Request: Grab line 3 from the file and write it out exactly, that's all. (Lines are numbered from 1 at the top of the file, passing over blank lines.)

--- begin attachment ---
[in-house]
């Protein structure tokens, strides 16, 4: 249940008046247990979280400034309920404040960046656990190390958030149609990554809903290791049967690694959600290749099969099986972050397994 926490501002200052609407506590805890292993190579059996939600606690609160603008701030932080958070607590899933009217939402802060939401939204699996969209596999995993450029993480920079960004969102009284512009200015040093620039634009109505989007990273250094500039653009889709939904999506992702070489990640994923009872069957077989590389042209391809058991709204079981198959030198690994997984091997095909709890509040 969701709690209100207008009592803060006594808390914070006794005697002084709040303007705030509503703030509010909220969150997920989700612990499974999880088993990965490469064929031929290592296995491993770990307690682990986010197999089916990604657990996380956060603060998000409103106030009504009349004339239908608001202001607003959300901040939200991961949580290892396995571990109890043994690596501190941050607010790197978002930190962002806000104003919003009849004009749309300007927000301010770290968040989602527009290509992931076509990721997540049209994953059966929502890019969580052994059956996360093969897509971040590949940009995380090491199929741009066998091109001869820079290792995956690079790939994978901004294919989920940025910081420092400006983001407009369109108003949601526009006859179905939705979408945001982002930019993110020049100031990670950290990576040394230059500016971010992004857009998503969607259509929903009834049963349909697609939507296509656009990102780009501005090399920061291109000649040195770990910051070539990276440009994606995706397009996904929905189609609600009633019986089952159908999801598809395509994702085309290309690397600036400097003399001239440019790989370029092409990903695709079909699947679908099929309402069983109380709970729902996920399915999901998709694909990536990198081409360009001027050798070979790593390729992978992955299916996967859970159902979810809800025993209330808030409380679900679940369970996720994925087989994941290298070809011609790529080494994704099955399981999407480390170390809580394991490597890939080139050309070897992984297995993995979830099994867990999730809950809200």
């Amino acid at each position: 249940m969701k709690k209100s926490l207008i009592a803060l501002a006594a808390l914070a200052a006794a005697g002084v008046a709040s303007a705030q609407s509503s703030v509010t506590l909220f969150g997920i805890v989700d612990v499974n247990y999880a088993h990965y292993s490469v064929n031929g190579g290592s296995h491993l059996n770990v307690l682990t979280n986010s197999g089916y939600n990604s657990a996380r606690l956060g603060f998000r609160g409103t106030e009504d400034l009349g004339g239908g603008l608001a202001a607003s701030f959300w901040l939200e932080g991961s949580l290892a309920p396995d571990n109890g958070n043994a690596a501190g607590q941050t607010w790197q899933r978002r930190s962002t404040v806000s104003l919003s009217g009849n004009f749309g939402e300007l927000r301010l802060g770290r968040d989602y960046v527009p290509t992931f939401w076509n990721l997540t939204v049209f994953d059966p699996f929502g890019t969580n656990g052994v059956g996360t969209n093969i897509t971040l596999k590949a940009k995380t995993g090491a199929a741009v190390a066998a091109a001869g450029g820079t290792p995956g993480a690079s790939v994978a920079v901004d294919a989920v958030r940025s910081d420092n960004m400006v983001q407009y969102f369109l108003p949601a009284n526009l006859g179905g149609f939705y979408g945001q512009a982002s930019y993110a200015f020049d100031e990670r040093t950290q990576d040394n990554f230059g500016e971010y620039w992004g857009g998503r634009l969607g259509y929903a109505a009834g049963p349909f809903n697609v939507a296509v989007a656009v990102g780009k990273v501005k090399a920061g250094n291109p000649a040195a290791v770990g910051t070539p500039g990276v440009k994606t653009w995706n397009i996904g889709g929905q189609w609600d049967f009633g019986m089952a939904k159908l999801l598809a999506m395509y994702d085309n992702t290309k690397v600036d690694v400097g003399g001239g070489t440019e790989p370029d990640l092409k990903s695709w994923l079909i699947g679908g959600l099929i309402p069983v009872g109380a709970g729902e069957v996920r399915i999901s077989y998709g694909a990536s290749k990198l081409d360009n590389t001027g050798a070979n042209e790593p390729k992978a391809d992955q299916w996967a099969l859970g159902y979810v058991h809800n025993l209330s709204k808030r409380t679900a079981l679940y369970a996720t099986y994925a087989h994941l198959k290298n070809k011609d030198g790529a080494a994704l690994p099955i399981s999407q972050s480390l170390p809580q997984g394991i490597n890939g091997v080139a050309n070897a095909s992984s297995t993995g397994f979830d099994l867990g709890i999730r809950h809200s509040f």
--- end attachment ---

């Amino acid at each position: 249940m969701k709690k209100s926490l207008i009592a803060l501002a006594a808390l914070a200052a006794a005697g002084v008046a709040s303007a705030q609407s509503s703030v509010t506590l909220f969150g997920i805890v989700d612990v499974n247990y999880a088993h990965y292993s490469v064929n031929g190579g290592s296995h491993l059996n770990v307690l682990t979280n986010s197999g089916y939600n990604s657990a996380r606690l956060g603060f998000r609160g409103t106030e009504d400034l009349g004339g239908g603008l608001a202001a607003s701030f959300w901040l939200e932080g991961s949580l290892a309920p396995d571990n109890g958070n043994a690596a501190g607590q941050t607010w790197q899933r978002r930190s962002t404040v806000s104003l919003s009217g009849n004009f749309g939402e300007l927000r301010l802060g770290r968040d989602y960046v527009p290509t992931f939401w076509n990721l997540t939204v049209f994953d059966p699996f929502g890019t969580n656990g052994v059956g996360t969209n093969i897509t971040l596999k590949a940009k995380t995993g090491a199929a741009v190390a066998a091109a001869g450029g820079t290792p995956g993480a690079s790939v994978a920079v901004d294919a989920v958030r940025s910081d420092n960004m400006v983001q407009y969102f369109l108003p949601a009284n526009l006859g179905g149609f939705y979408g945001q512009a982002s930019y993110a200015f020049d100031e990670r040093t950290q990576d040394n990554f230059g500016e971010y620039w992004g857009g998503r634009l969607g259509y929903a109505a009834g049963p349909f809903n697609v939507a296509v989007a656009v990102g780009k990273v501005k090399a920061g250094n291109p000649a040195a290791v770990g910051t070539p500039g990276v440009k994606t653009w995706n397009i996904g889709g929905q189609w609600d049967f009633g019986m089952a939904k159908l999801l598809a999506m395509y994702d085309n992702t290309k690397v600036d690694v400097g003399g001239g070489t440019e790989p370029d990640l092409k990903s695709w994923l079909i699947g679908g959600l099929i309402p069983v009872g109380a709970g729902e069957v996920r399915i999901s077989y998709g694909a990536s290749k990198l081409d360009n590389t001027g050798a070979n042209e790593p390729k992978a391809d992955q299916w996967a099969l859970g159902y979810v058991h809800n025993l209330s709204k808030r409380t679900a079981l679940y369970a996720t099986y994925a087989h994941l198959k290298n070809k011609d030198g790529a080494a994704l690994p099955i399981s999407q972050s480390l170390p809580q997984g394991i490597n890939g091997v080139a050309n070897a095909s992984s297995t993995g397994f979830d099994l867990g709890i999730r809950h809200s509040f």